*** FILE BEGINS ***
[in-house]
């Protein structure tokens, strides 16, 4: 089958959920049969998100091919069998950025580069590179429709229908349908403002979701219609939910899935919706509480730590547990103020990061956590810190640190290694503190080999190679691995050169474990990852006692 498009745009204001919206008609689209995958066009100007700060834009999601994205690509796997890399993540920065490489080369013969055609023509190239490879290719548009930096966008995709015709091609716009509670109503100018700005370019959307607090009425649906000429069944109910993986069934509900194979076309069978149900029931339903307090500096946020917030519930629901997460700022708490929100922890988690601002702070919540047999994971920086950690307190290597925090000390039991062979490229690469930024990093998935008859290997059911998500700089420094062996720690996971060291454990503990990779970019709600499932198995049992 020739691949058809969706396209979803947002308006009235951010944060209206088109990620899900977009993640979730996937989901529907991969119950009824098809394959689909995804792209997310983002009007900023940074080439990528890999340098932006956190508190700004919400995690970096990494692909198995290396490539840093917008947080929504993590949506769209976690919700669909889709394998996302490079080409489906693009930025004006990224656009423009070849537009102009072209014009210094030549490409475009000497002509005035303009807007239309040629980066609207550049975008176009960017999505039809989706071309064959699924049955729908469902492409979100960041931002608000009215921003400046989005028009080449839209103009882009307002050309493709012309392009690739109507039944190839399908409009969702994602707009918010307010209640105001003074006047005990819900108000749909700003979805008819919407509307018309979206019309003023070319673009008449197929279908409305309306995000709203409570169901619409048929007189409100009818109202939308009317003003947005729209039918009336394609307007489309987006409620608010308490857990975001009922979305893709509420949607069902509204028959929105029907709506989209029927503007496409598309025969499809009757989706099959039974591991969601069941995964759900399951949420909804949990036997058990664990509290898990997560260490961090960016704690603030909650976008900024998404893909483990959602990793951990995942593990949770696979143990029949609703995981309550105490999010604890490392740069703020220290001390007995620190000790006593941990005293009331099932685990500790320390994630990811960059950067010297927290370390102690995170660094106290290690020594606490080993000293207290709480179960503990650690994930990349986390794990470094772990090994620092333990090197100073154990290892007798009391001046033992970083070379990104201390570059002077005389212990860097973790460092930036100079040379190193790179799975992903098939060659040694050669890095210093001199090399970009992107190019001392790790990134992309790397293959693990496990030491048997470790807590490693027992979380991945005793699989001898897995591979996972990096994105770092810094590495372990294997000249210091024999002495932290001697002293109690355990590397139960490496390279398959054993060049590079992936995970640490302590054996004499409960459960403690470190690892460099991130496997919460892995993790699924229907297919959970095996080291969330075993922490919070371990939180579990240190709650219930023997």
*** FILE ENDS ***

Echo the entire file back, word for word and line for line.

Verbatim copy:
[in-house]
């Protein structure tokens, strides 16, 4: 089958959920049969998100091919069998950025580069590179429709229908349908403002979701219609939910899935919706509480730590547990103020990061956590810190640190290694503190080999190679691995050169474990990852006692 498009745009204001919206008609689209995958066009100007700060834009999601994205690509796997890399993540920065490489080369013969055609023509190239490879290719548009930096966008995709015709091609716009509670109503100018700005370019959307607090009425649906000429069944109910993986069934509900194979076309069978149900029931339903307090500096946020917030519930629901997460700022708490929100922890988690601002702070919540047999994971920086950690307190290597925090000390039991062979490229690469930024990093998935008859290997059911998500700089420094062996720690996971060291454990503990990779970019709600499932198995049992 020739691949058809969706396209979803947002308006009235951010944060209206088109990620899900977009993640979730996937989901529907991969119950009824098809394959689909995804792209997310983002009007900023940074080439990528890999340098932006956190508190700004919400995690970096990494692909198995290396490539840093917008947080929504993590949506769209976690919700669909889709394998996302490079080409489906693009930025004006990224656009423009070849537009102009072209014009210094030549490409475009000497002509005035303009807007239309040629980066609207550049975008176009960017999505039809989706071309064959699924049955729908469902492409979100960041931002608000009215921003400046989005028009080449839209103009882009307002050309493709012309392009690739109507039944190839399908409009969702994602707009918010307010209640105001003074006047005990819900108000749909700003979805008819919407509307018309979206019309003023070319673009008449197929279908409305309306995000709203409570169901619409048929007189409100009818109202939308009317003003947005729209039918009336394609307007489309987006409620608010308490857990975001009922979305893709509420949607069902509204028959929105029907709506989209029927503007496409598309025969499809009757989706099959039974591991969601069941995964759900399951949420909804949990036997058990664990509290898990997560260490961090960016704690603030909650976008900024998404893909483990959602990793951990995942593990949770696979143990029949609703995981309550105490999010604890490392740069703020220290001390007995620190000790006593941990005293009331099932685990500790320390994630990811960059950067010297927290370390102690995170660094106290290690020594606490080993000293207290709480179960503990650690994930990349986390794990470094772990090994620092333990090197100073154990290892007798009391001046033992970083070379990104201390570059002077005389212990860097973790460092930036100079040379190193790179799975992903098939060659040694050669890095210093001199090399970009992107190019001392790790990134992309790397293959693990496990030491048997470790807590490693027992979380991945005793699989001898897995591979996972990096994105770092810094590495372990294997000249210091024999002495932290001697002293109690355990590397139960490496390279398959054993060049590079992936995970640490302590054996004499409960459960403690470190690892460099991130496997919460892995993790699924229907297919959970095996080291969330075993922490919070371990939180579990240190709650219930023997």